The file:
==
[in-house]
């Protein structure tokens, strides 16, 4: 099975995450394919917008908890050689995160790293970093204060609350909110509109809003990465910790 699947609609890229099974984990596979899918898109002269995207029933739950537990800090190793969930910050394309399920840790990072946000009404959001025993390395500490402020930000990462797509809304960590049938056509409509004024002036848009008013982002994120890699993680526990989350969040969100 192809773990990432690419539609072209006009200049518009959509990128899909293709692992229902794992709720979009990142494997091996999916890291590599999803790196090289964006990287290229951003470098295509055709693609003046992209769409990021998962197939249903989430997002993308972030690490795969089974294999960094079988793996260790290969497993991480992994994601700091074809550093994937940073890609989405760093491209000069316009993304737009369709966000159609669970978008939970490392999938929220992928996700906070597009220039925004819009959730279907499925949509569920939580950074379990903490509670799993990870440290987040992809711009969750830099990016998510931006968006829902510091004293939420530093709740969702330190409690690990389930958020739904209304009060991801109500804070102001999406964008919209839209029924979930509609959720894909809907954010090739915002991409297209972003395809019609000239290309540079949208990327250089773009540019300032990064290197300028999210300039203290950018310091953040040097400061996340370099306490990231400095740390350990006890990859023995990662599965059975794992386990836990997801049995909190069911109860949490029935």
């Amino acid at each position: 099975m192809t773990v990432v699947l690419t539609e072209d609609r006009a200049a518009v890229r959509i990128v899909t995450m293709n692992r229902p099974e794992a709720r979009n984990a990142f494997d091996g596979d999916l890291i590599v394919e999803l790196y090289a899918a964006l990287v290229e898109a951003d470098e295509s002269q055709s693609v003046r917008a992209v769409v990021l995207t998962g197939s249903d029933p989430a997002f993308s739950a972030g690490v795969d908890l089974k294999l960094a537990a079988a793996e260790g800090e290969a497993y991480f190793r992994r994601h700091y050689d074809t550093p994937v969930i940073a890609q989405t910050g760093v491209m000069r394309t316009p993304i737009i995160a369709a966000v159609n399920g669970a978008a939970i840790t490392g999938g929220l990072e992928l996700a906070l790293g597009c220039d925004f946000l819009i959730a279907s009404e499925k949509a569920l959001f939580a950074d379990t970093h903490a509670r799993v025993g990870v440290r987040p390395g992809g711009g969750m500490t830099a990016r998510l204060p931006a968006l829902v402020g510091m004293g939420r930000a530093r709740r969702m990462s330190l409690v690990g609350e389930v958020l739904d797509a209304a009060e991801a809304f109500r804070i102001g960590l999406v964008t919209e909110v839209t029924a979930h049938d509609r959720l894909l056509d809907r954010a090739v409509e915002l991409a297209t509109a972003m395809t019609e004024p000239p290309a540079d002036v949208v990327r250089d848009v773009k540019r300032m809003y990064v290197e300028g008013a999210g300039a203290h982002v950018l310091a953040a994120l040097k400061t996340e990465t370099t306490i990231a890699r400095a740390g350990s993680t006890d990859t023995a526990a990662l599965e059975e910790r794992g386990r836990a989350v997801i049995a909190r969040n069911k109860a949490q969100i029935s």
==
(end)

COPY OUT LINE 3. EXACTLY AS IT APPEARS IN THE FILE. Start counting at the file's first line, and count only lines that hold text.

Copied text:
């Amino acid at each position: 099975m192809t773990v990432v699947l690419t539609e072209d609609r006009a200049a518009v890229r959509i990128v899909t995450m293709n692992r229902p099974e794992a709720r979009n984990a990142f494997d091996g596979d999916l890291i590599v394919e999803l790196y090289a899918a964006l990287v290229e898109a951003d470098e295509s002269q055709s693609v003046r917008a992209v769409v990021l995207t998962g197939s249903d029933p989430a997002f993308s739950a972030g690490v795969d908890l089974k294999l960094a537990a079988a793996e260790g800090e290969a497993y991480f190793r992994r994601h700091y050689d074809t550093p994937v969930i940073a890609q989405t910050g760093v491209m000069r394309t316009p993304i737009i995160a369709a966000v159609n399920g669970a978008a939970i840790t490392g999938g929220l990072e992928l996700a906070l790293g597009c220039d925004f946000l819009i959730a279907s009404e499925k949509a569920l959001f939580a950074d379990t970093h903490a509670r799993v025993g990870v440290r987040p390395g992809g711009g969750m500490t830099a990016r998510l204060p931006a968006l829902v402020g510091m004293g939420r930000a530093r709740r969702m990462s330190l409690v690990g609350e389930v958020l739904d797509a209304a009060e991801a809304f109500r804070i102001g960590l999406v964008t919209e909110v839209t029924a979930h049938d509609r959720l894909l056509d809907r954010a090739v409509e915002l991409a297209t509109a972003m395809t019609e004024p000239p290309a540079d002036v949208v990327r250089d848009v773009k540019r300032m809003y990064v290197e300028g008013a999210g300039a203290h982002v950018l310091a953040a994120l040097k400061t996340e990465t370099t306490i990231a890699r400095a740390g350990s993680t006890d990859t023995a526990a990662l599965e059975e910790r794992g386990r836990a989350v997801i049995a909190r969040n069911k109860a949490q969100i029935s």